On 14 Mar 2012, at 21:34, John Mikes wrote:

Craig and Brent:
"Free Will" is not a matter of faith. One does not "believe "IN" it, or not". (Of course this is a position in my (agnostic) worldview - my 'belief' ha ha).

In "pure ideal science" there is no act of faith, except in the rationality of the opponents. In applied science there is always some act of faith, in the very sense of the subject matter. So I think I agree with you. Unlike consciousness, which we all know very well, despite we cannot define it, free-will is more problematic because many people propose different and often incompatible definitions.
Many definitions of it are contradictory.


We are part of an infinite complexity with limited capabilities to accept influence from the infinite factors (if those ARE factors indeed, not just 'relations')

I am not sure what you mean by "to accept". What you say make sense with "perceive" or "realize" *all* infinite influences, but some can be, at least if by "we" you mean us the Löbian entities (machines or non-machine).



Our mental activity (assigned in our limited conventional sciences to the brain)

I would say, assigned by theory or hypothesis. The idea that the mental activity results from the brain activity is an hypothesis or a theory, not a convention. If it was a convention, I would go to the dentist for my headache, and perhaps to the neuropsychiatrist or psychologist for my teeth holes.


is pondering consciously and unconsciously, including arguments we know of and arguments (not yet?) known. The result may not be deterministic because we are not a simpleton machine (sorry Bruno, emphasis here is on simpleton)

We are not simpleton is a big generalization, and humans have often been known to be gullible and foolish (as I see "simpleton" means in the dictionary).



so we may have 'options' - choices, but not 'freely at all. We have the power to choose disadvantegously, even knowingly so.

OK.




We know only a portion of the factors (aspects, I almost wrote: components) in the infinite complexity (call it God, or nature, totality, wholeness, or even everything) and surely misunderstand even those. We "humanize" knowledge into terms and qualia we can understand and use. Such is our 'model' of the world. Our mental work is influenced by the 'model-content' AND also by facts (?) beyond our knowable circle.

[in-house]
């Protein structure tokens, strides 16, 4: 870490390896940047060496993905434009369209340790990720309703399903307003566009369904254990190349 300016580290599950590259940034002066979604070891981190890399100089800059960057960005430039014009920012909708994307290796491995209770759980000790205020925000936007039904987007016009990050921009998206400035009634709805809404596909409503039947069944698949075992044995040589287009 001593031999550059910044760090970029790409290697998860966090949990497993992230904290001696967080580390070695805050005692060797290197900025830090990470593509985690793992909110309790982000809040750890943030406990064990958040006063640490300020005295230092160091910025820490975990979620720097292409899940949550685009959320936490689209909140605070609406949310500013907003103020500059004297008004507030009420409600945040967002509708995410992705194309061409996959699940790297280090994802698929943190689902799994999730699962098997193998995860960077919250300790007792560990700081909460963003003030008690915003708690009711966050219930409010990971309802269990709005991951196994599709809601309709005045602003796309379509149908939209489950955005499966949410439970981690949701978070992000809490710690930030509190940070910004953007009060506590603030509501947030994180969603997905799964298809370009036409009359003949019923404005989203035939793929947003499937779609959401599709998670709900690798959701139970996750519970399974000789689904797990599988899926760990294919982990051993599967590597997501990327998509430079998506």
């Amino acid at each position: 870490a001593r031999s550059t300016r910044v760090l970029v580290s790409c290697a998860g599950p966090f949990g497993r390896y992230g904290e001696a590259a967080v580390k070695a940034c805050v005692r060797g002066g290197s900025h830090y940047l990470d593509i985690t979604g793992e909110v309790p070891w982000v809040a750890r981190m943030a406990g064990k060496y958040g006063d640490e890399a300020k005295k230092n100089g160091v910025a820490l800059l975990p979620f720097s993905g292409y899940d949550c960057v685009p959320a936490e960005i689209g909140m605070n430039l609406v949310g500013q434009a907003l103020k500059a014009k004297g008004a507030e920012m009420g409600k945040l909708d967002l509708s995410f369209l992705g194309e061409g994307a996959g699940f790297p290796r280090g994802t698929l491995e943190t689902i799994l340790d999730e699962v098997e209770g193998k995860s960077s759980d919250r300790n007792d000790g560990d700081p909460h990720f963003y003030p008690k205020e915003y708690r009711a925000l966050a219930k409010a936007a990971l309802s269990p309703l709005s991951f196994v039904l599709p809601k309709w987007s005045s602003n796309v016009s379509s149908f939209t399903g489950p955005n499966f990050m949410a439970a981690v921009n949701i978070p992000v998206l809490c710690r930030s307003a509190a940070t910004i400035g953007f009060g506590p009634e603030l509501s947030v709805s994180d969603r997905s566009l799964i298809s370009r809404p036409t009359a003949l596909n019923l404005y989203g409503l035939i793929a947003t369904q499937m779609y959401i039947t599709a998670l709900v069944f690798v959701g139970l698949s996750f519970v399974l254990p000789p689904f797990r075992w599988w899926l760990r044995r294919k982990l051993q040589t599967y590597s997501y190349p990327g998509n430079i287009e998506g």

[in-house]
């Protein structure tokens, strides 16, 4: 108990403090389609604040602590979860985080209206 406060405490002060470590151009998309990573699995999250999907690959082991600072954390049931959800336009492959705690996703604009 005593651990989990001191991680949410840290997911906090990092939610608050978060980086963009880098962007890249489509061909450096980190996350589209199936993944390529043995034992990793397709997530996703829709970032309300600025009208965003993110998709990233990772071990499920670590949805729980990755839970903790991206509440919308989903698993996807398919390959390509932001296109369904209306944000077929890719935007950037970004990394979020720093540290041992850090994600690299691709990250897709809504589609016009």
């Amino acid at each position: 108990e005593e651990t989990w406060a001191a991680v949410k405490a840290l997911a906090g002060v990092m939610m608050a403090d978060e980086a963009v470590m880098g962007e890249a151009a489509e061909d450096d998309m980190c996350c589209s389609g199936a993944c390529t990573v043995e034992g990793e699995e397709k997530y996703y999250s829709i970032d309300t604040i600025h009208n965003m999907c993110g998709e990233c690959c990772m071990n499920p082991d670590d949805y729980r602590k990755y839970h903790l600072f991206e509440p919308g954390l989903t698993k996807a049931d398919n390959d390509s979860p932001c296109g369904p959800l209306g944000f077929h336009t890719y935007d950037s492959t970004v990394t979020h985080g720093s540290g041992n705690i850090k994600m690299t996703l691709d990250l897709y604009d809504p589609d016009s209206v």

OK. Thats the motor of science. Theories just put light, and shadows on what we explore.



Decisionmaking is a complex procedure using the known and unknown influences into a result within the givens.

OK.



I repeat my original position: "FREE WILL" is the reins to keep human slaves in line by fear of violating the 'rules of power' (religious, or political/economic) WILLFULLY and undergoing to a punishment later on. The concept of SIN.

Interesting suggestion, it might be related. The concept seems to me to be a generalization of responsibility, which might be useful to decide if someone need some medical treatment, or need to be just isolated (for the protection of the neighborhood), or need some punishment (?). The frontier is fuzzy, but there are clear in and out case, a bit like the mandelbrot set).

Eventually it relies on the difference between the error and the lie. The first should be encouraged, because it needs to be done to progress, the second should be discouraged in most situations, I think.

We have partial control.

Bruno




On Tue, Mar 13, 2012 at 6:00 PM, Craig Weinberg <whatsons...@gmail.com> wrote:
http://pss.sagepub.com/content/22/5/613.abstract

Abstract

       The feeling of being in control of one’s own actions is a
strong subjective experience. However, discoveries in psychology and
neuroscience challenge the validity of this experience and suggest
that free will is just an illusion. This raises a question: What would
happen if people started to disbelieve in free will? Previous research
has shown that low control beliefs affect performance and motivation.
Recently, it has been shown that undermining free-will beliefs
influences social behavior. In the study reported here, we
investigated whether undermining beliefs in free will affects brain
correlates of voluntary motor preparation. Our results showed that the
readiness potential was reduced in individuals induced to disbelieve
in free will. This effect was evident more than 1 s before
participants consciously decided to move, a finding that suggests that
the manipulation influenced intentional actions at preconscious
stages. Our findings indicate that abstract belief systems might have
a much more fundamental effect than previously thought.


Has anyone posted this yet? Hard to explain what brain correlates are
doing responding to an illusion...

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